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Fenris (spoo), Sushi (old grumpy cat)
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Discussion Starter · #1 ·
So my vet did a genetic test (not Embark) that is apparently thrown in their new puppy bundle I paid for. He's apparently not at risk for all the 159 genetic issues they tested, so yay. But I'm looking at the coat results and I am not sure what I am seeing. Maybe you guys can help me decipher these...

BASE PIGMENT COLOR
Genotype: B/B
Fenris carries the gene for the 'expression' of black pigment. This means that even though their overall coat color may not be black, they are still able to make black pigment. They will also likely have black around their eyes, a black nose, and may even have black pads on their feet.

COAT COLOR MAIN POSSIBILITIES
Genotype: at/a Em/e KB/KB, KB/kbr, kbr/kbr I/wt
Fenris appears to be mostly dark in color (either black or brown). Either that or they'll have 'tiger' striping (called 'brindle'). They also have the gene for a 'mask' pattern on their face - as it's for dark hair, you may not be able to see any tan coloring there, and a dark-colored 'saddle' pattern on their back. (Did you know the dominant 'mask' gene can result in any size of mask, from a little dark fur on the lip to covering the entire face?)

COAT COLOR SUBTYPES
Genotype: at/a m/m h/h S/sp
Fenris carries one copy of the gene for white spotting so might have a fair bit of white in their coat. (Did you know white is not a color but a lack of pigment which acts to cover up a dog's natural base color?)

COAT LENGTH AND TYPE
Genotype: TT TT
Fenris's coat is probably wiry and curly. Did you know this is because they show two copies of the gene for curl? If they'd shown one, their coat would be long and wavy.
 

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Mia, Christmas in June 2010
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Wow, there's a lot of information here! I'm not used to seeing it presented in this way, and I'd need to take some time modeling it in a way that's more intuitive for me. I suspect that some of these genes aren't discussed often in poodle conversations because poodles are homozygous at that locus (e.g. T for coat length/type) so there's no variation.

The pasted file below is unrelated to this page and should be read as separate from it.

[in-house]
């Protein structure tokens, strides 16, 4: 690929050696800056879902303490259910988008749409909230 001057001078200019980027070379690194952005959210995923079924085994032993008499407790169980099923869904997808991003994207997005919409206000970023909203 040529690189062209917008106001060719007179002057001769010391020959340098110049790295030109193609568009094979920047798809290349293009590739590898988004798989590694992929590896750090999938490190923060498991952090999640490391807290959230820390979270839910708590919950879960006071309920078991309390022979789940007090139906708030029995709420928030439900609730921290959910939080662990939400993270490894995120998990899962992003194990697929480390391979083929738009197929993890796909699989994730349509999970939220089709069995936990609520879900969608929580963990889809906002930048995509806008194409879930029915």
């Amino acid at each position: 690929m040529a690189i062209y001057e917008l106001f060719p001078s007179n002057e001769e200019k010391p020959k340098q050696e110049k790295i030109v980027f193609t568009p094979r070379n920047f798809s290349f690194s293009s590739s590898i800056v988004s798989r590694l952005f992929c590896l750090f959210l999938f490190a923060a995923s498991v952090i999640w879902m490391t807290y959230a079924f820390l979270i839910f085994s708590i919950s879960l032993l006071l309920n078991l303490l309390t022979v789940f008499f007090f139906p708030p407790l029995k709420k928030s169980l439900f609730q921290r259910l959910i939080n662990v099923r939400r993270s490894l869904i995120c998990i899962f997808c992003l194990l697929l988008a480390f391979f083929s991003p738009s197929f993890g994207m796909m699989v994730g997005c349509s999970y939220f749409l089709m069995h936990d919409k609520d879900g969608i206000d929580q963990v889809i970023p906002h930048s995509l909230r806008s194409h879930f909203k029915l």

Even though this isn't an Embark test, Embark may be the best place to start.
 

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Fenris (spoo), Sushi (old grumpy cat)
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Discussion Starter · #3 ·
Wow, there's a lot of information here! I'm not used to seeing it presented in this way, and I'd need to take some time modeling it in a way that's more intuitive for me. I suspect that some of these genes aren't discussed often in poodle conversations because poodles are homozygous at that locus (e.g. T for coat length/type) so there's no variation.

Even though this isn't an Embark test, Embark may be the best place to start.
Thanks! I ended up googling everything and it was confusing even there. I asked on a FB group and got that he has recessive red and parti based on that. The red makes sense since he has a rusty tinge beginning to appear in a few places (I think eventually he may clear to blue like his sire). I'll check out the link too, thanks! Genetics is way more complicated than biology class in high school presented it as, lol.
 

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Mia, Christmas in June 2010
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No doubt! It's difficult to read because they're not giving you the loci, so you're having to work backward from the allele abbreviations - which aren't always standardized. I think if you start off with a tree, and start placing his allele's there, it'll start making sense, and then you can figure out how the other genes operate.

It's a wealth of information, and you'll have a masters in genetics when you figure out what it means!
 

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Fenris (spoo), Sushi (old grumpy cat)
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Discussion Starter · #5 ·
No doubt! It's difficult to read because they're not giving you the loci, so you're having to work backward from the allele abbreviations - which aren't always standardized. I think if you start off with a tree, and start placing his allele's there, it'll start making sense, and then you can figure out how the other genes operate.

It's a wealth of information, and you'll have a masters in genetics when you figure out what it means!
Thant's it! I googled the abbreviations but got conflicting results, couldn't find others at all. I tried matching them to the loci I read about and could match some but not others. And their explanations are bs, it's the most general thing that really doesn't answer any questions I had. Congrats, my poodle is a pure bred standard with long legs, curly fur/hair, floppy ears, and he has dominant black pigmentation. Wow, really? I'm shocked.

But at least they didn't find any at risks for any genetic stuff they tested for so I'm happy.
 
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